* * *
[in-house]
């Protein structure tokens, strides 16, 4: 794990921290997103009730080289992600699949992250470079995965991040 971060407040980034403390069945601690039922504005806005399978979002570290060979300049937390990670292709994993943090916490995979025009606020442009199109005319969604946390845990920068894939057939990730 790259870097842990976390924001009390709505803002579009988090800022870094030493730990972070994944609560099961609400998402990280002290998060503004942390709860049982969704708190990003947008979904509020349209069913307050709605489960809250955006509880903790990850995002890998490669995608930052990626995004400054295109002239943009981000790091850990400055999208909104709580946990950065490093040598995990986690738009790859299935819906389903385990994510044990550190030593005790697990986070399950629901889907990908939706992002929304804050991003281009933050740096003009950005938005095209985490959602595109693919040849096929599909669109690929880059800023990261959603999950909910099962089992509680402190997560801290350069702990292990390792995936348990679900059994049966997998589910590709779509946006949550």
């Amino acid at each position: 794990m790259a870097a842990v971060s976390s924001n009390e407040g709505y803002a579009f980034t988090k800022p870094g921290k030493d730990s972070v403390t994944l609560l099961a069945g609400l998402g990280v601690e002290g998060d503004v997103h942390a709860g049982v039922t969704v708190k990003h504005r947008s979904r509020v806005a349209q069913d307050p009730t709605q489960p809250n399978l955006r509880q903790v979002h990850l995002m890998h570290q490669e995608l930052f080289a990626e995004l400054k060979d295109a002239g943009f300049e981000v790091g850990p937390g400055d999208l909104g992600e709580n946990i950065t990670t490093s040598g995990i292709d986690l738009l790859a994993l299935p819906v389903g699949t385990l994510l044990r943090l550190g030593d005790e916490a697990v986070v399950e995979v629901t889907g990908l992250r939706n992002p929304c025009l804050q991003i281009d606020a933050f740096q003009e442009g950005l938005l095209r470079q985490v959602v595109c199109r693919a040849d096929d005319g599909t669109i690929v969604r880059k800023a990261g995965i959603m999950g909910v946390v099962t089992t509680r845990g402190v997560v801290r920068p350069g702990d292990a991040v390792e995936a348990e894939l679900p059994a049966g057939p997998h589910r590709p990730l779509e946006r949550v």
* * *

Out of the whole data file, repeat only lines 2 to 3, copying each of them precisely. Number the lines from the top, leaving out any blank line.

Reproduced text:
């Protein structure tokens, strides 16, 4: 794990921290997103009730080289992600699949992250470079995965991040 971060407040980034403390069945601690039922504005806005399978979002570290060979300049937390990670292709994993943090916490995979025009606020442009199109005319969604946390845990920068894939057939990730 790259870097842990976390924001009390709505803002579009988090800022870094030493730990972070994944609560099961609400998402990280002290998060503004942390709860049982969704708190990003947008979904509020349209069913307050709605489960809250955006509880903790990850995002890998490669995608930052990626995004400054295109002239943009981000790091850990400055999208909104709580946990950065490093040598995990986690738009790859299935819906389903385990994510044990550190030593005790697990986070399950629901889907990908939706992002929304804050991003281009933050740096003009950005938005095209985490959602595109693919040849096929599909669109690929880059800023990261959603999950909910099962089992509680402190997560801290350069702990292990390792995936348990679900059994049966997998589910590709779509946006949550």
């Amino acid at each position: 794990m790259a870097a842990v971060s976390s924001n009390e407040g709505y803002a579009f980034t988090k800022p870094g921290k030493d730990s972070v403390t994944l609560l099961a069945g609400l998402g990280v601690e002290g998060d503004v997103h942390a709860g049982v039922t969704v708190k990003h504005r947008s979904r509020v806005a349209q069913d307050p009730t709605q489960p809250n399978l955006r509880q903790v979002h990850l995002m890998h570290q490669e995608l930052f080289a990626e995004l400054k060979d295109a002239g943009f300049e981000v790091g850990p937390g400055d999208l909104g992600e709580n946990i950065t990670t490093s040598g995990i292709d986690l738009l790859a994993l299935p819906v389903g699949t385990l994510l044990r943090l550190g030593d005790e916490a697990v986070v399950e995979v629901t889907g990908l992250r939706n992002p929304c025009l804050q991003i281009d606020a933050f740096q003009e442009g950005l938005l095209r470079q985490v959602v595109c199109r693919a040849d096929d005319g599909t669109i690929v969604r880059k800023a990261g995965i959603m999950g909910v946390v099962t089992t509680r845990g402190v997560v801290r920068p350069g702990d292990a991040v390792e995936a348990e894939l679900p059994a049966g057939p997998h589910r590709p990730l779509e946006r949550v």